Even more worrisome, in this respect, is the incredible fiscal irresponsibility of his government as exemplified by the fuel subsidy scandal, which has largely gone unpunished and by the over trillion naira waivers and exemptions it has given well-connected importers, not to mention budgets in which recurrent expenditures have consistently been more than double the capital expenditure. Such fiscal irresponsibility cannot but make any reasonable and sensible person wonder if those in authority believe there’s tomorrow for the country.
Then, of course, there is the predictable grand oil theft that has gone on since the government handed over the security of the country’s oil regime to a few former Niger Delta militants about two years ago for huge sums that were sufficient to arm and equip our Navy and other relevant public security institutions to do a much better job. So grand is the oil theft that the big multinational oil companies and even our Finance minister, Dr Ngozi Okonjo-Iweala, have expressed grave concerns about the country’s dwindling oil revenues.
Government’s apparent indifference, to say the least, about this scale of oil theft alone, not to talk of the other reasons I have mentioned for concern about the President’s commitment to the country’s unity and integrity, reminds me of the Economics Nobel laureate and New York Times columnist, Paul Krugman’s five “rules of reporting” in his 2005 compilation of his columns titled: The Great Unravelling: From Boom to Bust in Three Scandalous Years to which I once drew the attention of readers of this column back in 2012. The book was about what Krugman called the “world-class mendacity” of the President George Bush and his vice, Dick Cheney, in covering up their phenomenal unravelling of the American political economy in three short years after coming to power.
One of Krugman’s rules of reporting a government like Bush/Cheney’s which was similar to President Jonathan’s in its disregard for orthodoxy, was that a reporter must do his homework to discover the real, as opposed to the declared, goals of those in authority. What they did before they had power, he said, was a sure clue to their real intentions.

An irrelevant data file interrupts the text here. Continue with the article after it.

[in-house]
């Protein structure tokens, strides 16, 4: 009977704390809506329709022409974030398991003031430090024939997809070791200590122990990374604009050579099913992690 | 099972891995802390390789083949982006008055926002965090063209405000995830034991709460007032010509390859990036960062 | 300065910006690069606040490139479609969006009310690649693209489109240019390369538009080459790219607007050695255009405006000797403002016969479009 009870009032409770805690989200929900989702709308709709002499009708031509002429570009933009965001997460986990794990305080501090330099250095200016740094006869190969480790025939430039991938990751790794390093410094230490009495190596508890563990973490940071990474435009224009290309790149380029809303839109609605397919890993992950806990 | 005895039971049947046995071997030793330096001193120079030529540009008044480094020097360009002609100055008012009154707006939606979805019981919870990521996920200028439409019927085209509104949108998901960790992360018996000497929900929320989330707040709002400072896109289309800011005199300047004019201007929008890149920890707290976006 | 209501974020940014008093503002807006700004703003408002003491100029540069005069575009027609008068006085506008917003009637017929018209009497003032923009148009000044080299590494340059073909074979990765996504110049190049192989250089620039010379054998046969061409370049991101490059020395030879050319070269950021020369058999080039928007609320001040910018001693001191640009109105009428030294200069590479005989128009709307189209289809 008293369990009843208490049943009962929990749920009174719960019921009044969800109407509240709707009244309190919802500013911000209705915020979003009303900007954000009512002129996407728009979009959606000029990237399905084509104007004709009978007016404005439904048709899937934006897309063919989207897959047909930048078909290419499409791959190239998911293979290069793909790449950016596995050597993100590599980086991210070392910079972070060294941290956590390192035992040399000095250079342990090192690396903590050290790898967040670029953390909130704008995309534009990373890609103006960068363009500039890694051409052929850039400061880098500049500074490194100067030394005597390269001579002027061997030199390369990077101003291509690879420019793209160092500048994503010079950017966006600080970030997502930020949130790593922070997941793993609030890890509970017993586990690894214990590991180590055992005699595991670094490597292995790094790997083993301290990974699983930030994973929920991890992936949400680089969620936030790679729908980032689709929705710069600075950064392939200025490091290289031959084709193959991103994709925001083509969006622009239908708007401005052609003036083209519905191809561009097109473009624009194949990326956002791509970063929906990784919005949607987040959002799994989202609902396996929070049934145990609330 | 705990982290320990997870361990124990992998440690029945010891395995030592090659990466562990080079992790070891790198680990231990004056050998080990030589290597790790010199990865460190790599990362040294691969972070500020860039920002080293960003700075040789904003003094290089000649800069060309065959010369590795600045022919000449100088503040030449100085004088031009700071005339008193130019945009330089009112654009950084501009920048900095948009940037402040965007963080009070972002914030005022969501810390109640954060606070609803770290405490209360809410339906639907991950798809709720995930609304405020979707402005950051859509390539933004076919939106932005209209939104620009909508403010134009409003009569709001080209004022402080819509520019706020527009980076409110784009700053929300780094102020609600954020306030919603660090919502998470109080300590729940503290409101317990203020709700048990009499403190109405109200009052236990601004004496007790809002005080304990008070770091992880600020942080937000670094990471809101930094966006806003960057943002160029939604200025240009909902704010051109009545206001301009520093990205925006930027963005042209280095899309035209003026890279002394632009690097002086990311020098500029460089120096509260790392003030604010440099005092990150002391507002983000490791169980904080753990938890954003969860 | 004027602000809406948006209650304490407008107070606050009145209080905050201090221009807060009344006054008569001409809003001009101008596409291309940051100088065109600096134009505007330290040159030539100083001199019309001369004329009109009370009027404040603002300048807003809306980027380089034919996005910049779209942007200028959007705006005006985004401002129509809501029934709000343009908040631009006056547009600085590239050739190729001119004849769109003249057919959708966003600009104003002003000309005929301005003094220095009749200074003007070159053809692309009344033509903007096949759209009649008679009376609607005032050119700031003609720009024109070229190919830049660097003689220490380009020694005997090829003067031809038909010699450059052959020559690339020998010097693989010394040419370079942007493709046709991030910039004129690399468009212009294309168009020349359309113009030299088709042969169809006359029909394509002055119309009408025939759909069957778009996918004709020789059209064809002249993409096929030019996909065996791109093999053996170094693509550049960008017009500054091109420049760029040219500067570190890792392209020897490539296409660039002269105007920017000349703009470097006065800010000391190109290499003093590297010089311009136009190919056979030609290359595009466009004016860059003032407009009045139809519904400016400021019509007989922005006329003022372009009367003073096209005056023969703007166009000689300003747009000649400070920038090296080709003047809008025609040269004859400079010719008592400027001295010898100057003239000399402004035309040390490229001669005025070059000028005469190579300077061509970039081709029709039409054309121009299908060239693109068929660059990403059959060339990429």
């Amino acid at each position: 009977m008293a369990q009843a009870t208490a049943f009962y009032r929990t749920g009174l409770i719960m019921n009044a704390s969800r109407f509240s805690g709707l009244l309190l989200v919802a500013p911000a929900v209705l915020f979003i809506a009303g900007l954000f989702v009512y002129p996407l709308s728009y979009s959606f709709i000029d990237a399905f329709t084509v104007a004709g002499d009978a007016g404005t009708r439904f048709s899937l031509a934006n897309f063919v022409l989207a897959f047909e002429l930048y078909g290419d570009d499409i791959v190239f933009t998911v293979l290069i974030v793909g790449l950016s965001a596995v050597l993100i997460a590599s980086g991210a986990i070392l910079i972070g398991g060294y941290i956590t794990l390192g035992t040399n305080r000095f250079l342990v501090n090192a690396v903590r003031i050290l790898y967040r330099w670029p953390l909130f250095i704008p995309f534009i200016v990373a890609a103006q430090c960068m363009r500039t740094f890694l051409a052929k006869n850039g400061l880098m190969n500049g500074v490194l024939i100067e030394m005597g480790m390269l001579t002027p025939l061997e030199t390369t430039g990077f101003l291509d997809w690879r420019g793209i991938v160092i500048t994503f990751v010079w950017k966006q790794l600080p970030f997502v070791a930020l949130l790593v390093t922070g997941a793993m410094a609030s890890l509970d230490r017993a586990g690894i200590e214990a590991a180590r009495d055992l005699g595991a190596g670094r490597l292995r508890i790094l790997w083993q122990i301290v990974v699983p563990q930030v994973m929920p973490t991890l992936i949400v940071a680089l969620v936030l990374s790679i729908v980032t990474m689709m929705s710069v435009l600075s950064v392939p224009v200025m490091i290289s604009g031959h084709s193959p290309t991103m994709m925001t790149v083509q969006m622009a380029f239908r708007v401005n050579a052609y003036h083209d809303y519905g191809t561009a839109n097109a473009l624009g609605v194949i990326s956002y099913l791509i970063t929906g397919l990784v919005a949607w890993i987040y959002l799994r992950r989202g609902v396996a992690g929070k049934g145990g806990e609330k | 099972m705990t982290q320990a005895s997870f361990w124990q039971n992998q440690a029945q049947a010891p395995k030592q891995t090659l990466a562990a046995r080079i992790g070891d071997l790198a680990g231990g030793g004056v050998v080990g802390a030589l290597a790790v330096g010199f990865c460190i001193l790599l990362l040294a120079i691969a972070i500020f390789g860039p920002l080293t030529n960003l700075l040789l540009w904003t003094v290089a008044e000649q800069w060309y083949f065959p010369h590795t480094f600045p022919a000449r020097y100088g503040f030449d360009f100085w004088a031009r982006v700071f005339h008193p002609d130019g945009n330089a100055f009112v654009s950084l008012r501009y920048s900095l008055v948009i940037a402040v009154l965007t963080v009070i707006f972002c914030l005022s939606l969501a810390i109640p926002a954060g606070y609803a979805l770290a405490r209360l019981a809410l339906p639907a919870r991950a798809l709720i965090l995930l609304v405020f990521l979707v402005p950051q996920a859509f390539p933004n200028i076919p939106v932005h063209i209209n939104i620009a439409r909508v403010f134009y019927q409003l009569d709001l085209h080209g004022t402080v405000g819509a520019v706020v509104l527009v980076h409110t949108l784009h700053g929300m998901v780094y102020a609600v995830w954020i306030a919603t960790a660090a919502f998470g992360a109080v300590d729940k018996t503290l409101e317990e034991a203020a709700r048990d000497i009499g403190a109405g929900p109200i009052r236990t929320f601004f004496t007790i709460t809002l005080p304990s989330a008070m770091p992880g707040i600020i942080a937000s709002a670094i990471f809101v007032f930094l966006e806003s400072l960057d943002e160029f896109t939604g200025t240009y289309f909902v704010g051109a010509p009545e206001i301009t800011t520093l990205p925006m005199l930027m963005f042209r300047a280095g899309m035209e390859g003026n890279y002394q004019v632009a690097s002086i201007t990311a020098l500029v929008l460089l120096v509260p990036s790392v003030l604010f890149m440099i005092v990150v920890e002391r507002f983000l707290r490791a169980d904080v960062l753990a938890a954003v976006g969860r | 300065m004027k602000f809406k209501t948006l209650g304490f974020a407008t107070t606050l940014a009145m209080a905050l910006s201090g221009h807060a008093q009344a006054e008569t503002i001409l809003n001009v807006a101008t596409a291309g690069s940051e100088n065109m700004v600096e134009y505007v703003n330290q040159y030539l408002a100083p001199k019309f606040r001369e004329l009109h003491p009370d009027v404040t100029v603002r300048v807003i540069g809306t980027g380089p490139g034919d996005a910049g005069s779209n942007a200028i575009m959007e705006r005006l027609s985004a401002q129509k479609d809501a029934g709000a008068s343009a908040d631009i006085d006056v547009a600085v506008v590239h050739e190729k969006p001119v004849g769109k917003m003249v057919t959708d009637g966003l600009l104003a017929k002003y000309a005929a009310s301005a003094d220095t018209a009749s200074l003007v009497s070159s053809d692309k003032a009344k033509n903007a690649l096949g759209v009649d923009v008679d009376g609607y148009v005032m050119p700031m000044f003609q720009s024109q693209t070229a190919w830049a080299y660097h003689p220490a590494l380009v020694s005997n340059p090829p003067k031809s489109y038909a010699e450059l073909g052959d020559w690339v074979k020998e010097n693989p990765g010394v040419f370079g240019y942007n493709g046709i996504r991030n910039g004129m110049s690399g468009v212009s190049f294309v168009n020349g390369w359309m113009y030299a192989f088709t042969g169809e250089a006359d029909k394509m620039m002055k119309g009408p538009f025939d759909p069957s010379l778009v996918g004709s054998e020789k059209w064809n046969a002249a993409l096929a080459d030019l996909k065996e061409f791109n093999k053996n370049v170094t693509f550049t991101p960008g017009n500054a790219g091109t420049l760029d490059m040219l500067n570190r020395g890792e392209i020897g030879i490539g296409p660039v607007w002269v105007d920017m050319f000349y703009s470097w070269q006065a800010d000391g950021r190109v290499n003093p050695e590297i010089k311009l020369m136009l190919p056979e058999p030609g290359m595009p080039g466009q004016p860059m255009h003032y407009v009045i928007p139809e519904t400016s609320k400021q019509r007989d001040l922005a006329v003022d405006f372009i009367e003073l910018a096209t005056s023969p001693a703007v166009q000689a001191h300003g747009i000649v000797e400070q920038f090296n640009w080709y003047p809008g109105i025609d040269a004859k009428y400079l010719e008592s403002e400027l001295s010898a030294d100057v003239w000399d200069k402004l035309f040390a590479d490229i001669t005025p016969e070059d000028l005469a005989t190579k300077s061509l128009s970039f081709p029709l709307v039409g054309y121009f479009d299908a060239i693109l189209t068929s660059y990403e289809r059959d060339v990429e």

Before the federal might went to the Delta region, more specifically to the Ijaw, it was an open secret that most of the region’s leading citizens in both public and private sectors funded, equipped and supported the region’s militancy. That militant attitude has been much apparent as the guiding principle of public policy in President Jonathan’s administration.
This attitude is at the root of suspicions that there is a hidden agenda in the National Conference, especially given its timing so late in the President’s tenure. These suspicions have now been strengthened by the fact that the President alone will nominate about one quarter of the 492 delegates, none of whom will be elected. Worse still, is the rule that any division over an issue will be settled only by two thirds majority. Clearly this is a recipe for confusion and chaos.
Over 21 years ago, The Economist (August 21, 1993) published an interesting survey on the country, titled: “Nigeria: Anybody seen a giant?” Among other things, the survey speculated about the prospects of the country breaking up. This was long before the more recent American scenario about Nigeria becoming a failed state.